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Serving Anchorage's Inner Child: Construction on Alaska's only Dave & Buster's nearly complete; hiring underway.

Construction is almost finished on the new Dave & Buster's at the Dimond Center in Anchorage, and people are getting excited about its March opening. The first entertainment complex of its kind in the state, it not only took the vision from the mall's owners but the cooperation of the Alaska Legislature and the efforts of a lot of skilled craftsmen to bring this project to fruition.

"Alaska has been so opening and welcoming to us; it's overwhelming how many people helped us pull this off," says Oso Adams, general manager of the Anchorage Dave & Buster's, which will be one of the company's largest facilities in the country.

Embracing the Vision

About five years ago, Hugh Ashlock, partner and second generation owner of Dimond Center, attended a shopping center conference where he watched Dave & Buster's CEO Stephen M. King unveil a prototype of a new company concept.

"What I saw was a sports bar on steroids with a great restaurant, lots of private dining, and more experiential retail--it was a wonderful transformation of the Dave & Buster's concept," says Ashlock.

Visiting Dallas the next day, Ashlock toured the prototype and expressed interest in bringing it to the 49th state. Roughly seven months later, the company started looking at expanding into Alaska, but there were challenges that first needed to be overcome.

"We had to get the law changed in respect to gaming for prizes," says Ashlock. "While games of skill, like skee-ball, were no problem, any type of game that involved chance, like a Spin to Win, was considered gambling and was therefore illegal."

Senate Bill 157, an act defining arcade-style amusement devices that was introduced by Senator Lesil McGuire, passed unanimously by the Alaska Senate and House and was signed by Governor Bill Walker, paving the way for construction on the new Dave & Buster's to begin. But the project's challenges didn't stop there.

"We had to figure out how to shoehorn a 50,000--square-foot addition into our shopping center," says Ashlock. "So we decided to raise 25,000 square feet of roof on our second floor to create the arcade and midway."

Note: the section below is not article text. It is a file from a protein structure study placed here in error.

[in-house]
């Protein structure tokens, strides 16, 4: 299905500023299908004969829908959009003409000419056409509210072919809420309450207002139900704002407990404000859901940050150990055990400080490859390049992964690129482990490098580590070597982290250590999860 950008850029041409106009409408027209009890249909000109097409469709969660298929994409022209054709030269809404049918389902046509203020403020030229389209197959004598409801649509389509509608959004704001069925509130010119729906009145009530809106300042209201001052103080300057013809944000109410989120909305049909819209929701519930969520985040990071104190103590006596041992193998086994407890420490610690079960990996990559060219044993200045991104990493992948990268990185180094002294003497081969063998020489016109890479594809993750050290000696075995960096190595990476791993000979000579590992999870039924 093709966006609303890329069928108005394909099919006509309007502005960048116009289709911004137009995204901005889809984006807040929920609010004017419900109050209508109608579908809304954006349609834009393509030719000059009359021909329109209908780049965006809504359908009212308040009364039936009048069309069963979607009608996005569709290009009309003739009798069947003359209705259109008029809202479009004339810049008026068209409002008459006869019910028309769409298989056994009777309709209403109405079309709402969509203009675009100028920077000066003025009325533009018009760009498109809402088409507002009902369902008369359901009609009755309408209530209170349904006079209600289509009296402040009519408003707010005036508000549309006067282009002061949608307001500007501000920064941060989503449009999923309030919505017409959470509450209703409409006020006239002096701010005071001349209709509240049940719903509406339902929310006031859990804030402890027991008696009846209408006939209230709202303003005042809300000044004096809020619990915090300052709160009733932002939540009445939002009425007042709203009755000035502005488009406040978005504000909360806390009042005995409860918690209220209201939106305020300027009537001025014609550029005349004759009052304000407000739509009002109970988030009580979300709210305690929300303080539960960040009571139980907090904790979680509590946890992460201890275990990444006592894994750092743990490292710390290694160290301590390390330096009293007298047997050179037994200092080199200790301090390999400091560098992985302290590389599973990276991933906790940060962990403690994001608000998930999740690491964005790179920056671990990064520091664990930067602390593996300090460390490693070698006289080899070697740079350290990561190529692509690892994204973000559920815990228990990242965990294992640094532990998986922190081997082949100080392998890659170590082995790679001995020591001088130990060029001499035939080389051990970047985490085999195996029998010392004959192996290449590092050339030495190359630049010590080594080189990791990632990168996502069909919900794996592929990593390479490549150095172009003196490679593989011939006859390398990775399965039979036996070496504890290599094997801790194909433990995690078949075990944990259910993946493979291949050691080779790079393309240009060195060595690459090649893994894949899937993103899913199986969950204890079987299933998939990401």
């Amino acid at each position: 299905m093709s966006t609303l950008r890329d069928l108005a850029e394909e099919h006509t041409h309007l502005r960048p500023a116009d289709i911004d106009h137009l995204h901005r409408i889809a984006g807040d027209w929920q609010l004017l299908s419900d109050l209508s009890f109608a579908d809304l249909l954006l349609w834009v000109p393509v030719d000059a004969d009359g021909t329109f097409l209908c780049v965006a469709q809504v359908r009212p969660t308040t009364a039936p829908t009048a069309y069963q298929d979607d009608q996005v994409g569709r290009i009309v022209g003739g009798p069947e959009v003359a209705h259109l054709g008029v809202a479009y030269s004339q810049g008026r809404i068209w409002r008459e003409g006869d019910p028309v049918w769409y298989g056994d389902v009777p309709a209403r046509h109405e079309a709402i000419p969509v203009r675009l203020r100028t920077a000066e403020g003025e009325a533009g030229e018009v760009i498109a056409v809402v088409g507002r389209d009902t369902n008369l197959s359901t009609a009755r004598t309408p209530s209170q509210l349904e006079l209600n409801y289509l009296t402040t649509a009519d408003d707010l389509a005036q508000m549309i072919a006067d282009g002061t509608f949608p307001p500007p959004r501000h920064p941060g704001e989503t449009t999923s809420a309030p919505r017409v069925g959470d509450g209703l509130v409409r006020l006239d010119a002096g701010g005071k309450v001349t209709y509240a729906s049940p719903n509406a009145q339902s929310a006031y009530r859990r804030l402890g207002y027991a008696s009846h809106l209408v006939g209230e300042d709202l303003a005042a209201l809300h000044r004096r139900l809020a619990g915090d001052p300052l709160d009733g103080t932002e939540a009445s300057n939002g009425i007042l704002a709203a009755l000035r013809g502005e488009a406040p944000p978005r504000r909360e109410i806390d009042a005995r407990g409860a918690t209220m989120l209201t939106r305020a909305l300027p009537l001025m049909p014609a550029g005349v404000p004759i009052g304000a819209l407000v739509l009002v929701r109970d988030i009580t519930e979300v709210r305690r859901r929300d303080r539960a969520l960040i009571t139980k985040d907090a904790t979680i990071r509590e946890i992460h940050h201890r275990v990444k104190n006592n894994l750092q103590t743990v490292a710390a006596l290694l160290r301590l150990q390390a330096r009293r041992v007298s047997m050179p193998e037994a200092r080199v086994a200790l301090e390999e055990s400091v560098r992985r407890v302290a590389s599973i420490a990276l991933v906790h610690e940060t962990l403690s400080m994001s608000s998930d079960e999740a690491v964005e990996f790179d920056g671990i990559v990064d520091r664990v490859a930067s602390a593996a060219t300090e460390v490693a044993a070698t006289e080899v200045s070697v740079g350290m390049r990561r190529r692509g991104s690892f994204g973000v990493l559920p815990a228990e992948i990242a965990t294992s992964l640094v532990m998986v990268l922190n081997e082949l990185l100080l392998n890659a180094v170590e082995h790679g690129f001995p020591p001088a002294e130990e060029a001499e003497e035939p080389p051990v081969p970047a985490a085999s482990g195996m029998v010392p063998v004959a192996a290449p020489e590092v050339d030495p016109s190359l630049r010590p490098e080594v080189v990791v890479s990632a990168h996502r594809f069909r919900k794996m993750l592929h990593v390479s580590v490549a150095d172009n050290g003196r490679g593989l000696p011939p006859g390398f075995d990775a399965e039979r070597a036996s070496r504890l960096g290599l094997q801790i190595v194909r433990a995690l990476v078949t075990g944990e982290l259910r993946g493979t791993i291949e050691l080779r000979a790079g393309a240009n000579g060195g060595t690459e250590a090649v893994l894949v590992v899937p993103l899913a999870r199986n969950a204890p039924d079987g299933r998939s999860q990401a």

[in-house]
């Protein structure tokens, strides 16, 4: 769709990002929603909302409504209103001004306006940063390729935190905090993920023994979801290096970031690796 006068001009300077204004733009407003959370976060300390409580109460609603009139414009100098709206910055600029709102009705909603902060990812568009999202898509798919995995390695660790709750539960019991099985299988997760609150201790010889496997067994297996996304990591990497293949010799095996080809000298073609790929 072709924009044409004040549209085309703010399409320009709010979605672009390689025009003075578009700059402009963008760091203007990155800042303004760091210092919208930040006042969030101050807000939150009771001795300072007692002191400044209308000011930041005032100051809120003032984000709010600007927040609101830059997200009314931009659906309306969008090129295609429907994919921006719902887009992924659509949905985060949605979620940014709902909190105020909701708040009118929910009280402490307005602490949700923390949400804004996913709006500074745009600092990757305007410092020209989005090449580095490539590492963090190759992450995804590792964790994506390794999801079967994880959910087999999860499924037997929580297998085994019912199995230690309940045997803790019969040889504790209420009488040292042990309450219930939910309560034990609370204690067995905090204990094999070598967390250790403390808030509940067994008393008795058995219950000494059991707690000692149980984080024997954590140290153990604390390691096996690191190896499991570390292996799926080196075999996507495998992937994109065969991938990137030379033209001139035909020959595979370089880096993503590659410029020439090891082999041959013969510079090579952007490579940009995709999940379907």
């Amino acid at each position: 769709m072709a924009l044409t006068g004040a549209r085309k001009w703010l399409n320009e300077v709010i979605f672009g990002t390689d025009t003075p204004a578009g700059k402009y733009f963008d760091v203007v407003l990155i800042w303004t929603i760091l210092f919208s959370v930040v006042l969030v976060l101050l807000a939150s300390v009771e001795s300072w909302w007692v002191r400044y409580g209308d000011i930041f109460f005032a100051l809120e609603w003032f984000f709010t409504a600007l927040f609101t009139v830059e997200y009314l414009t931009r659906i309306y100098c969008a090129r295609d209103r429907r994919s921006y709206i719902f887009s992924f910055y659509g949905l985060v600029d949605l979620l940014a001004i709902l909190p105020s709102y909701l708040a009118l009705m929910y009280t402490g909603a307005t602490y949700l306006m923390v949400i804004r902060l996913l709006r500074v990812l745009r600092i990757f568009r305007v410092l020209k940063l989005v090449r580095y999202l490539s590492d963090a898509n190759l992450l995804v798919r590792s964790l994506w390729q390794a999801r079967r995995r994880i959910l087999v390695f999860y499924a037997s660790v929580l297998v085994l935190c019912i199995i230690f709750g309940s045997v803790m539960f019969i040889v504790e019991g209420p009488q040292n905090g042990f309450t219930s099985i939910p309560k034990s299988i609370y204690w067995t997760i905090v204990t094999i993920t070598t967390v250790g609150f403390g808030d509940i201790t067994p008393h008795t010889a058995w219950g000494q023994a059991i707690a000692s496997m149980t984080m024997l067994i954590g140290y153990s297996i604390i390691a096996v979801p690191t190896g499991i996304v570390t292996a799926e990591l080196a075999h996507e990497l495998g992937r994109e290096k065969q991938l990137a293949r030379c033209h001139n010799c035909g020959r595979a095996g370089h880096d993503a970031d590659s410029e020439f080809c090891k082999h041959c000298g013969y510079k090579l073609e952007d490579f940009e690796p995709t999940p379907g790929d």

Raising the Roof

While architects, engineers, and construction companies are used to dealing with the unique issues that working in Alaska presents, it's not often that they get involved in actually raising the roof of a mall.

"The biggest part of this project involved raising the roof about six feet to get the clearances that Dave & Buster's needed," explains Dennis L. Berry, PE, senior principal of BBFM Engineers, Inc. "We've never done anything like this before."

Berry and Greg Latreille, PE, worked on the design, using CAD technology to create the plans. "When you think of drawings, you normally think of two-dimensional plans," says Berry. "For our work for Dimond Center, we used a computerized building information modeling system that allowed us to create a three-dimensional model of the building. We were able to raise the roof in the model and look at all of the other issues we needed to deal with to make the addition structurally sound."

In addition to raising the roof, the columns needed to be extended and the old lateral system had to be replaced. "We also had to design temporary bracing so that we could disconnect the permanent lateral system while putting in the new one," says Berry.

Rooflifters, a company based out of Miami and Toronto, came in to raise the roof, and the project was completed in roughly twelve hours. "It all went very smoothly," says Berry. "The work was done when the mall was closed and was all accomplished from removal of the lateral bracing, lifting of the roof in several stages, and installation of the temporary lateral bracing prior to the opening of the mall on Monday."

"It was really slick," adds Ashlock, who goes on to say the mall only had a three-week window in which Rooflifters could work on the project.

In addition to BBFM, six other Alaska businesses were involved in the renovation project, including architectural firm WB Architecture; general contractor MCN Construction; steel fabricators Allied Steel Construction; Independent Steel Erectors; RSA Engineering; and Meyer Engineering.

Before raising the roof could be scheduled, other demolition needed to be done, including removing the escalator and original stairs. Renovations included putting in new stairs, floors, walls, and elevators, as well as overhauling the mechanical and electrical systems. Numerous other improvements were also taking place at the same time, including the creation of a north entrance in the shopping center to provide direct outside access to Dave & Buster's and renovating the south entrance.